A few weekends ago, my husband and I were looking for something new to try and came upon this bottle. The label caught my attention since sunflowers are my favorite and then there’s the charming name, Tiamo ~ I love you.  An added bonus was it’s very reasonable price of SRP$11. 

Tiamo Barbera 2010

Tiamo Barbera 2010

 As I stood in line to pay for the bottle, I kept hearing actress Olympia Dukakis’  character from the movie, Moonstruck She plays Rose Castorini whose husband, Cosmo, is cheating on her because he feels old. A perfect romantic Valentine’s Day movie, if you need a suggestion! Anyway, Olympia has a very poignant line that kept playing over and over in my head. (For those of you who’ve seen the movie, have you guess it?) Once we took ‘I love you’ home, we discovered a bright, medium bodied, soft blackberry aroma wine with a hint of spice, brambly fruit, lavender and high acidity.  Not bad for a blind pickup! 

Tiamo wines are produced by MasterWines and the Sager Family from organic grapes grown in the Oltrepo Pavese Vineyards, located in the Pavia district of Italy’s Lombardy region. Some of the vines are over a century old. The wine is aged in temperature controlled stainless steel vats with an initial soft press and maceration 8-10 days. I must say, this Barbera is easy to love. 

With the holiday of romance looming on the horizon, Tiamo Barbera 2010 might just be the wine to say “I Love You.” Unless, your sweetheart doesn’t like Barbera or wine. Then you should probably just get the heart-shaped box of chocolate or roses but definitely NOT that ginormous stuffed teddy bear I saw on TV recently. The evening might not end up as romantic as you’d wished unless your date is in the 6th grade. I’m just saying.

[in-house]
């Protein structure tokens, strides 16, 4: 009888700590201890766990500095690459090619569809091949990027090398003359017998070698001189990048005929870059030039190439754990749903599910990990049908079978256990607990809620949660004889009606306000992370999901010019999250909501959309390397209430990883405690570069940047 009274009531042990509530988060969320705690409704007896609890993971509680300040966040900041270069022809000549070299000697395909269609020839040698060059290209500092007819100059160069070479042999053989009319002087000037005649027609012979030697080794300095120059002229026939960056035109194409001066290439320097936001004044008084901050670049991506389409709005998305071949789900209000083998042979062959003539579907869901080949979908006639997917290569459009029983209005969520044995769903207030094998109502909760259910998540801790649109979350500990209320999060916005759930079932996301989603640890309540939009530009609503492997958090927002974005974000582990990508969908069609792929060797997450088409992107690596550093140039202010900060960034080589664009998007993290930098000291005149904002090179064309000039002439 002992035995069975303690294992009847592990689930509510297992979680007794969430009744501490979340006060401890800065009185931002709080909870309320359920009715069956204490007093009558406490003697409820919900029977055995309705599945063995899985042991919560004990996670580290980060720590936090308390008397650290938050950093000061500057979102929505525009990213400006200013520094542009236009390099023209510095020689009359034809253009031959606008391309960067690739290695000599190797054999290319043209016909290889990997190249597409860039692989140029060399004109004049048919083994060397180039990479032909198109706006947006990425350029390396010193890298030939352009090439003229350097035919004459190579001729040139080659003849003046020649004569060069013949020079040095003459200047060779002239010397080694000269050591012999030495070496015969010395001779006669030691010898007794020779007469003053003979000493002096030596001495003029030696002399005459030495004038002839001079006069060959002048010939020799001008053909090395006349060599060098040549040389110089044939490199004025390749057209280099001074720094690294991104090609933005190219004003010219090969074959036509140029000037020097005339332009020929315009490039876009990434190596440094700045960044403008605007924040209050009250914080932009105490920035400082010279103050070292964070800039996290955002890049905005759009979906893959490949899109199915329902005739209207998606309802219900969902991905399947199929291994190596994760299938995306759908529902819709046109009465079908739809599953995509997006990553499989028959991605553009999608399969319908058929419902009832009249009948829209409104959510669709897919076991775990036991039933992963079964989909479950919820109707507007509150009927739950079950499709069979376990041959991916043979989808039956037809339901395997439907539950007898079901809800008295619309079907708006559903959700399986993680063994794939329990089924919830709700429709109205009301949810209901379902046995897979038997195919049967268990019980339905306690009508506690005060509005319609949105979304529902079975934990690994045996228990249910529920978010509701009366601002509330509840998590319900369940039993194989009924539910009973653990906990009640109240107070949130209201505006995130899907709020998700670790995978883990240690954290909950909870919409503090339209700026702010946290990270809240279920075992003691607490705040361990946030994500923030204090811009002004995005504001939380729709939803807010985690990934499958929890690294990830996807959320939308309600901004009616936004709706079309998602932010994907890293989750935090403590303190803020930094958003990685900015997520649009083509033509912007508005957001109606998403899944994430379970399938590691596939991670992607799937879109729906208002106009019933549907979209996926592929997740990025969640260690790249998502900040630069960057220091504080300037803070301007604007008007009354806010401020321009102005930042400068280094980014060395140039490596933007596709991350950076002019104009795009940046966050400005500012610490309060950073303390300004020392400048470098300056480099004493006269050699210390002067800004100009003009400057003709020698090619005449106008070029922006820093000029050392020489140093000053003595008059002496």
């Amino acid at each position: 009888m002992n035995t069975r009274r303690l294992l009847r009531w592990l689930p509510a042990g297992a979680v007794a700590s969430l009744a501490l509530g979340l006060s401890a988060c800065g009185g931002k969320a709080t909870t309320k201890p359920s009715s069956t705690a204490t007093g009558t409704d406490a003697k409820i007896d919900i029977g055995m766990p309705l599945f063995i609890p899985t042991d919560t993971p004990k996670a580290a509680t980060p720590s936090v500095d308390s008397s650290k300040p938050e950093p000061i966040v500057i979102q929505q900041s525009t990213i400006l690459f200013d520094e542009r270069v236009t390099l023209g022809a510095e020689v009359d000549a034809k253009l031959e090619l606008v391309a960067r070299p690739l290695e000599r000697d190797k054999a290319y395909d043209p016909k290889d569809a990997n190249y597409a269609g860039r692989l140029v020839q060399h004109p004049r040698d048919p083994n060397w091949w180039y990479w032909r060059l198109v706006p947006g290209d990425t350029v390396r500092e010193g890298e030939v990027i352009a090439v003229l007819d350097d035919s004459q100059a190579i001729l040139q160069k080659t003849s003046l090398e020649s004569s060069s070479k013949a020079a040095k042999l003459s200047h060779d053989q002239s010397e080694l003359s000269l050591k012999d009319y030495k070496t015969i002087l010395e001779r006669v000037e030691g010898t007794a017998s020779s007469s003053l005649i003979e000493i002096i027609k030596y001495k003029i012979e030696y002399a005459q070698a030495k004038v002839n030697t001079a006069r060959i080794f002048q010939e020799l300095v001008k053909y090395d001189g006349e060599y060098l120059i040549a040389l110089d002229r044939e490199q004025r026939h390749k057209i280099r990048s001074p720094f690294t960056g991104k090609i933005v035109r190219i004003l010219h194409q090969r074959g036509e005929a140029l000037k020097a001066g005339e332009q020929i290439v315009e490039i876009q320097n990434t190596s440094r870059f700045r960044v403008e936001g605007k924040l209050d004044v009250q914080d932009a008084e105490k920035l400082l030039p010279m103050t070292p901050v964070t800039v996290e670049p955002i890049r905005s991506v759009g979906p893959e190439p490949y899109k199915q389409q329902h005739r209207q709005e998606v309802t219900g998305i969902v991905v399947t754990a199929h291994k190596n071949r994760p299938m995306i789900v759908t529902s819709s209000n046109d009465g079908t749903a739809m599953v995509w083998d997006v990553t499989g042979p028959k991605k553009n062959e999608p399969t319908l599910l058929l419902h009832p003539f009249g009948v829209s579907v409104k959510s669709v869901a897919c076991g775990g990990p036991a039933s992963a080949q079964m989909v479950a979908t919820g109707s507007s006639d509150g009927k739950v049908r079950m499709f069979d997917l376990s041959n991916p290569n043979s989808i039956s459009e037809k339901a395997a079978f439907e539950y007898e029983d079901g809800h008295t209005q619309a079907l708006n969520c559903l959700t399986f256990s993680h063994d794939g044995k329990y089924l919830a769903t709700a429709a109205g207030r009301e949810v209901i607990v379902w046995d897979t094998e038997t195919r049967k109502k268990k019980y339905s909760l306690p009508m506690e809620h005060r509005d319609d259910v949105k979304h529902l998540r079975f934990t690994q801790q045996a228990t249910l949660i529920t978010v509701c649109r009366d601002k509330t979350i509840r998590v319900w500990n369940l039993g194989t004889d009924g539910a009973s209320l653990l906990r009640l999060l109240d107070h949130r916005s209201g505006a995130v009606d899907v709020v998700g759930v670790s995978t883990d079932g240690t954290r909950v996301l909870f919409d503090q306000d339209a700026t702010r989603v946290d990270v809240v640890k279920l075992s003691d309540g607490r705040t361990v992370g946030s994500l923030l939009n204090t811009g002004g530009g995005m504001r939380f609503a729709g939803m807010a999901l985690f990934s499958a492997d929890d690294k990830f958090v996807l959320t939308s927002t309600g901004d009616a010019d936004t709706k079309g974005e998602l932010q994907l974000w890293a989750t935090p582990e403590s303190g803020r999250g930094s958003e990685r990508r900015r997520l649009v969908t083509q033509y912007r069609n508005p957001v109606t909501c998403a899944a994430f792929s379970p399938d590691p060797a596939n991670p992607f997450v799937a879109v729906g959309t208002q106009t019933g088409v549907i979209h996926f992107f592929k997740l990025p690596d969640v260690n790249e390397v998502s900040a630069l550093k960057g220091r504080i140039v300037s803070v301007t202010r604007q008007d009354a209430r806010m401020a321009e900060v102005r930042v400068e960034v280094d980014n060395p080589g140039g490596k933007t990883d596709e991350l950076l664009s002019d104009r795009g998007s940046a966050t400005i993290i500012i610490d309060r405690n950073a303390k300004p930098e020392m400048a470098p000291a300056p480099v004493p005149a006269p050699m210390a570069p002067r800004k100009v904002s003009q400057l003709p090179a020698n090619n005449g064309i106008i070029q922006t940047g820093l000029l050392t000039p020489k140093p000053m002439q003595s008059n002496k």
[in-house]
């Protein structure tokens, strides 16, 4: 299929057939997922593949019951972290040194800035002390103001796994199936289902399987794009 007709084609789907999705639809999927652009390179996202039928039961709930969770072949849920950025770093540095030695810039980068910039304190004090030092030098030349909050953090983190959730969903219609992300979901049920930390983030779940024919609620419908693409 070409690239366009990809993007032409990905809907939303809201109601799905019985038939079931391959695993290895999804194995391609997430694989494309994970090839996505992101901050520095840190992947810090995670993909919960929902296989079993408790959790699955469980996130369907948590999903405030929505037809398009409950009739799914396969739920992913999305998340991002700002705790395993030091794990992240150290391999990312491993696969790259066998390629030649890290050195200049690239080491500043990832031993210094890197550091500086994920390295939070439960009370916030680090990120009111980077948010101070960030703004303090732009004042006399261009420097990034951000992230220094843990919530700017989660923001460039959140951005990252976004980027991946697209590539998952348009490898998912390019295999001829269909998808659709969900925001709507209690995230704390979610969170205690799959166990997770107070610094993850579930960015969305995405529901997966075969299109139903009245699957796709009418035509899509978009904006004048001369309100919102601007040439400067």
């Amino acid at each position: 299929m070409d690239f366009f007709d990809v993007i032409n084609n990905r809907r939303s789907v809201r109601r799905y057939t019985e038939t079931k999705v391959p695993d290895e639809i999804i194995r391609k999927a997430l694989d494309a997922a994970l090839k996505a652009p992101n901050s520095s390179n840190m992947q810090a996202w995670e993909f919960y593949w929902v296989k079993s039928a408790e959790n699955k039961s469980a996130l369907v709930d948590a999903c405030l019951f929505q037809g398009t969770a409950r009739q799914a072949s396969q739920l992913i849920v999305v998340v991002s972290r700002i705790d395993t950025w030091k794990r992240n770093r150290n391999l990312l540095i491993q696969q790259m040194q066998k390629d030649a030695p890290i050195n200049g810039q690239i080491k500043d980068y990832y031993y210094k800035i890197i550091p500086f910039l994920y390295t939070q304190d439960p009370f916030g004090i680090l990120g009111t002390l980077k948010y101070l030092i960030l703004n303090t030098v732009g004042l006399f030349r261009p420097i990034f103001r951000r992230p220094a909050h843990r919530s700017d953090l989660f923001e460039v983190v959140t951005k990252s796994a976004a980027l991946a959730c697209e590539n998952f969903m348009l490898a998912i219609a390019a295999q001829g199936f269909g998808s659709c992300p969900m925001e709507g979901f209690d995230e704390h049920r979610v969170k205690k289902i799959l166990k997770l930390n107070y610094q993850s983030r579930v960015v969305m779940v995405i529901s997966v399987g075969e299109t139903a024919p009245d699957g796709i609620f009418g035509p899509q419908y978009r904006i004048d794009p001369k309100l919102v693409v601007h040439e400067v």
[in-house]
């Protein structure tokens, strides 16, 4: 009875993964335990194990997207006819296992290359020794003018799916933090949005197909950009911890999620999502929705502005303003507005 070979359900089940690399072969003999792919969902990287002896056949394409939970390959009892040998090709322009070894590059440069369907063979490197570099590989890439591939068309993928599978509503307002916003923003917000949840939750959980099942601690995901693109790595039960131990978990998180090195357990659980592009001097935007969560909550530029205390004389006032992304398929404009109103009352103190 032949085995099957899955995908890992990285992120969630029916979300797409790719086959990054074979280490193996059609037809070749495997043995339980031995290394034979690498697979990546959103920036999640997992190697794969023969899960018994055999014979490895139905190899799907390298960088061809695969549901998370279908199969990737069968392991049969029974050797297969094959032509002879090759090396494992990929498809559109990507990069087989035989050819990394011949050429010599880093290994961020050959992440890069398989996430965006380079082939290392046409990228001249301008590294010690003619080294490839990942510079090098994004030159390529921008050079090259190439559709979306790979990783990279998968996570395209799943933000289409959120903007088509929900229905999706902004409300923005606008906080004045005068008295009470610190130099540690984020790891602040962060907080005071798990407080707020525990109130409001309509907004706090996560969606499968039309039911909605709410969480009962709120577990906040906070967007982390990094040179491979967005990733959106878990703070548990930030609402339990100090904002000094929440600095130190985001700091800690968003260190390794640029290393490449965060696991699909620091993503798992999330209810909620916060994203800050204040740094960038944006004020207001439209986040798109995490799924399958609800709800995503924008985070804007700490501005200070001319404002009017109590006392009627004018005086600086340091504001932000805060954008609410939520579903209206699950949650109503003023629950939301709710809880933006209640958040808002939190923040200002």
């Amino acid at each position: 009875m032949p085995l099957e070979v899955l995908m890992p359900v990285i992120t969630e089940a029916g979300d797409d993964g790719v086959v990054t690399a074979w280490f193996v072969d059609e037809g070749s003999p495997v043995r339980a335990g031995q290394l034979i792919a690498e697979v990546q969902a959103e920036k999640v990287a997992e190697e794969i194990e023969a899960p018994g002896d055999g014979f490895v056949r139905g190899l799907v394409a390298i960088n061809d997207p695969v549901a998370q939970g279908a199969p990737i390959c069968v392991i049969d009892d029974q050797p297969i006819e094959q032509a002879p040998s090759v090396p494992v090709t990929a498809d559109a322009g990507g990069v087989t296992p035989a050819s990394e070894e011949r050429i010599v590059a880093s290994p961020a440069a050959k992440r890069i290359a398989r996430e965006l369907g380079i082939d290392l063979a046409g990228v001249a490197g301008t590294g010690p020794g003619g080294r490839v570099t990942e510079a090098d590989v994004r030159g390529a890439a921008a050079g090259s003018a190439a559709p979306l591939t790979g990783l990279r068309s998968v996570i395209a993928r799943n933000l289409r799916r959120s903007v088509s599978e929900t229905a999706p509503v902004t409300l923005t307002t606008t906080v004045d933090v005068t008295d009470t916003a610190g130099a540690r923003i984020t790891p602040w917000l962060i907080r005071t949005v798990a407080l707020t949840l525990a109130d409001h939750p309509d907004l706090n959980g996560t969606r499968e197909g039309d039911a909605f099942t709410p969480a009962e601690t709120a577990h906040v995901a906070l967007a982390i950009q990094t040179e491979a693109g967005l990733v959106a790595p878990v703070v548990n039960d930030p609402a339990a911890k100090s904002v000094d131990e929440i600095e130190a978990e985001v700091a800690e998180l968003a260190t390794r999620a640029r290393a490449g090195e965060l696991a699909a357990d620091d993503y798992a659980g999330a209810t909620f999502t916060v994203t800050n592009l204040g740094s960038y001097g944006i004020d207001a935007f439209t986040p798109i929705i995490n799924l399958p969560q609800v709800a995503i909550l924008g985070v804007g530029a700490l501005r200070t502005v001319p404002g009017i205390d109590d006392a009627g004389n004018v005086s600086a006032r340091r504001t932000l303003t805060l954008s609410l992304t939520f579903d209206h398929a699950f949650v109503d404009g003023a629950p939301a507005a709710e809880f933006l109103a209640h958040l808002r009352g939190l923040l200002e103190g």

Ok, now back to that line in Moonstruck. My sentimental heart sighs just thinking about it. 

Rose has just told Cosmo to quit seeing ‘her‘ and he says, “A man understands one day that his life is built on nothing, and that’s a bad, crazy day.” 

Rose pins him with a stare,”Your life is not built on nothing! Te amo.” 

Te amo, friends! 


Crushing on Beck-Hartweg of Alsace on #Winestudio

Vignerons Florian & Mathilde Beck-Hartweg

Vignerons Florian & Mathilde Beck-Hartweg

I admit it. I have a crush on Florian and Mathilda Beck-Hartweg of Dambache-La-Ville located in the middle of Alsace, France. It started with a picture of an adorable young winemaking couple and grew after I tasted their Riesling 2012 Cuvee Prestige and Pinot Gris 2011 Cuvee Prestige. The Riesling was deliciously dry, well-balanced with a hint of orange, citrus, minerals, salt and lots of lovely acidity. The Pinot Gris had the same salty balance and body and paired perfectly like Ditka’s football team with sausage and sauerkraut. Trust me, you’ll be crushing too, once you’ve tasted Beck-Hartweg wine from a region that doesn’t get much attention. However, these young winemakers are working hard to bring Alsace to the forefront of the international wine scene.